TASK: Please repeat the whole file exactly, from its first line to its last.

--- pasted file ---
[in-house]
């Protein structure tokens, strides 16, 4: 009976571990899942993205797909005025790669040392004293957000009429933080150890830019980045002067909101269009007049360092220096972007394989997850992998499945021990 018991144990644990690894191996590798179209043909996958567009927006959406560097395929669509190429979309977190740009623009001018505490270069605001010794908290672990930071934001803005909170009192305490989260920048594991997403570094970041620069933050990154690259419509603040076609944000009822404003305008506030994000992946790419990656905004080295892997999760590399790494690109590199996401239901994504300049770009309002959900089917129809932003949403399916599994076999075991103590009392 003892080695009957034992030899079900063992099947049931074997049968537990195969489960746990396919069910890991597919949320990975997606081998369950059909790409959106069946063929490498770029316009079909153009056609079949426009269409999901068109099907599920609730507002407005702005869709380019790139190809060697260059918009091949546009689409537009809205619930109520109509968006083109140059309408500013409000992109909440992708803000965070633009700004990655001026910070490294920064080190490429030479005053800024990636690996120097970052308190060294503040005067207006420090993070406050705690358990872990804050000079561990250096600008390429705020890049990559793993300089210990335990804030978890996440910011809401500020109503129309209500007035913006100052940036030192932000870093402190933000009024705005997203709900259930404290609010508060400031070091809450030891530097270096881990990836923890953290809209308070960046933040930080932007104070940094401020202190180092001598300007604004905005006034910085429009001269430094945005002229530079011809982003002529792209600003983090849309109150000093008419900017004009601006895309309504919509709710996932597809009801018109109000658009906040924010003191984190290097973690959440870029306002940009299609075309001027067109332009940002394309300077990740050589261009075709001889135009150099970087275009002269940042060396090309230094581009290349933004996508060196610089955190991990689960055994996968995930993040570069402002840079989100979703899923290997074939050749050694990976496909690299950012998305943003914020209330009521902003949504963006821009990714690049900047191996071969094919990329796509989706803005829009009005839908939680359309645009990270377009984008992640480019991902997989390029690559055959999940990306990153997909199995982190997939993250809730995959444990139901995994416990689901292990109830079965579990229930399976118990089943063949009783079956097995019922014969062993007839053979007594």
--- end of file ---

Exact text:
[in-house]
């Protein structure tokens, strides 16, 4: 009976571990899942993205797909005025790669040392004293957000009429933080150890830019980045002067909101269009007049360092220096972007394989997850992998499945021990 018991144990644990690894191996590798179209043909996958567009927006959406560097395929669509190429979309977190740009623009001018505490270069605001010794908290672990930071934001803005909170009192305490989260920048594991997403570094970041620069933050990154690259419509603040076609944000009822404003305008506030994000992946790419990656905004080295892997999760590399790494690109590199996401239901994504300049770009309002959900089917129809932003949403399916599994076999075991103590009392 003892080695009957034992030899079900063992099947049931074997049968537990195969489960746990396919069910890991597919949320990975997606081998369950059909790409959106069946063929490498770029316009079909153009056609079949426009269409999901068109099907599920609730507002407005702005869709380019790139190809060697260059918009091949546009689409537009809205619930109520109509968006083109140059309408500013409000992109909440992708803000965070633009700004990655001026910070490294920064080190490429030479005053800024990636690996120097970052308190060294503040005067207006420090993070406050705690358990872990804050000079561990250096600008390429705020890049990559793993300089210990335990804030978890996440910011809401500020109503129309209500007035913006100052940036030192932000870093402190933000009024705005997203709900259930404290609010508060400031070091809450030891530097270096881990990836923890953290809209308070960046933040930080932007104070940094401020202190180092001598300007604004905005006034910085429009001269430094945005002229530079011809982003002529792209600003983090849309109150000093008419900017004009601006895309309504919509709710996932597809009801018109109000658009906040924010003191984190290097973690959440870029306002940009299609075309001027067109332009940002394309300077990740050589261009075709001889135009150099970087275009002269940042060396090309230094581009290349933004996508060196610089955190991990689960055994996968995930993040570069402002840079989100979703899923290997074939050749050694990976496909690299950012998305943003914020209330009521902003949504963006821009990714690049900047191996071969094919990329796509989706803005829009009005839908939680359309645009990270377009984008992640480019991902997989390029690559055959999940990306990153997909199995982190997939993250809730995959444990139901995994416990689901292990109830079965579990229930399976118990089943063949009783079956097995019922014969062993007839053979007594």